image file: c7cp02255g-f4.tif
Fig. 4 (a) Pump–probe trace of the fragment CH3+ recorded with Ar HH and Al foil. The bold red line is a single exponential fit to the data. The bold blue line represents a fit with the exponential decay delayed with respect to time “zero”. This model is sketched in the inset of (a). The bold green line corresponds to the exponential rise–decay model described in the text. The dependence of the extracted lifetimes on the VIS/NIR peak intensity is summarised in (b) for the exponential, (c) for the delayed exponential and (d) for the rise–decay exponential fits. The blue dots are the fit results using the fixed cross-correlation extracted from the C6H62+ dication, whereas the red dots originate from fits where the cross-correlation is included in the fit as a free parameter.

The second model is based on a two-exponential (rise–decay) function f(t) = A·(et/τ − ett), where A corresponds to the amplitude of the transient, τ is the decay time and Δt is now a rise time. The resulting fit is shown as a bold green line in Fig. 4(a). The agreement of the fit with the data points is evidently superior to the single exponential decay and leads to a slightly better agreement than the delayed exponential fit. For the rise–decay function a decay time of τ(CH3+) = 21 ± 3 fs accompanied by a rise time of Δt = 7 ± 2 fs is determined. Within the error bars the lifetime extracted from the two-exponential (rise–decay) fit agrees with the lifetime extracted from the delayed exponential model. Note that for deuterated benzene all four CHXD3−X+ fragments exhibit identical pump–probe behaviour, albeit with slightly varying signal-to-noise levels. The lifetimes observed are not significantly affected by the deuteration.

The pump–probe trace for the last fragment significantly affected by the VIS/NIR pulse, the C4H3+ ion, is shown in Fig. 5. The data are extracted from the same experimental run as the data shown in Fig. 3(a) and 4. The time-dependent trace of the C4H3+ fragment and the magnitude of its depletion are similar to the transients of the C6H62+ and CH3+ fragments. This suggests that the signal observed in this channel may correlate with the population of cationic states depleted by further ionisation with the probe VIS/NIR pulse. To test this assertion we construct a model function by summing the single exponential decay curve representing the time-dependent C6H62+ ion signal and the rise–decay curve representing the time-dependent CH3+ ion signal and convolute it with the Gaussian cross-correlation. Adjusting the relative weights of the two contributions to account for slightly different detection efficiencies and inverting the curve to present the depletion we achieve a very good agreement with the experimental data as can be seen in Fig. 5, where the resulting curve is plotted as a black line.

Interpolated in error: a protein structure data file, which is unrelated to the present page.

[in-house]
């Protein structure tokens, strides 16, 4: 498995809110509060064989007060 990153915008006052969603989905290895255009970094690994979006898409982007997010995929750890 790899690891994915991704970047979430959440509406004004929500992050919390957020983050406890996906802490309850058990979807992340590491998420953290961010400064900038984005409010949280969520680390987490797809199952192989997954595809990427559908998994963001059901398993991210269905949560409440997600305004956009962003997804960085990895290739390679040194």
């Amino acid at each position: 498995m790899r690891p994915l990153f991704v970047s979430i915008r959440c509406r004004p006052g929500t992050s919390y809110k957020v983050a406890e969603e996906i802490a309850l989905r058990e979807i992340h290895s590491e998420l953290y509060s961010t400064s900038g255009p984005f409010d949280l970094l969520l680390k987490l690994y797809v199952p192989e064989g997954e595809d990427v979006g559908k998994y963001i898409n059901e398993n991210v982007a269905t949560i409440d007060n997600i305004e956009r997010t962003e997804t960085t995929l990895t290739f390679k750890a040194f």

image file: c7cp02255g-f5.tif
Fig. 5 Pump–probe trace of the C4H3+ fragment recorded under the same experimental conditions as the data of Fig. 3(a) and 4 (red dots). The black curve is the sum of the single exponential decay fit to the C6H62+ data and the rise–decay fit to the CH3+ data with relative magnitudes adjusted for the best match to the data points. The curve is inverted to represent the depletion observed for this fragment.

4 Discussion

We now proceed to discussing our experimental results in the context of the literature available on highly excited benzene cations. It is well established that photoionisation of benzene in the range of XUV photon energies above 15 eV has a quantum yield close to 1, whereas double ionisation is improbable under the conditions of the present experiment.21,22 Therefore the time-dependent signals observed for the dication channels can be attributed to secondary ionisation by the VIS/NIR pulse. The transients thus show dynamics in the cationic states excited by the XUV pulse. For photon energies above 12 eV absorption of an XUV photon leads to photoemission from multiple electronic states.22,24 The relevant electronic states of the cation were previously investigated by ab initio methods, in particular ADC(3) calculations which account for multi-electronic effects in the photoionisation.25,26 These theoretical results are presented in Fig. 6, reproduced from ref. 26. The stick heights in the diagram correspond to single hole contributions to the electronic states of the cations. The first few cationic states have strong single orbital character as indicated by stick heights approaching 1. Above binding energies of 16 eV multi-electronic effects become predominant. The calculations predict the first satellite state (a state with multi-electronic character) at a binding energy of Eb = 16.6 eV, corresponding to the removal of one electron from the benzene molecule accompanied by the excitation of another electron from the HOMO to the LUMO. At binding energies Eb ≥ 18 eV a breakdown of the molecular orbital picture is observed. Thus, ionisation out of the orbitals 2a1g, 2e1u and 2e2g no longer has a main transition with a strong contribution from single hole formation, but instead gives rise to groups of shake-up lines in the ionisation spectrum (cf.Fig. 6).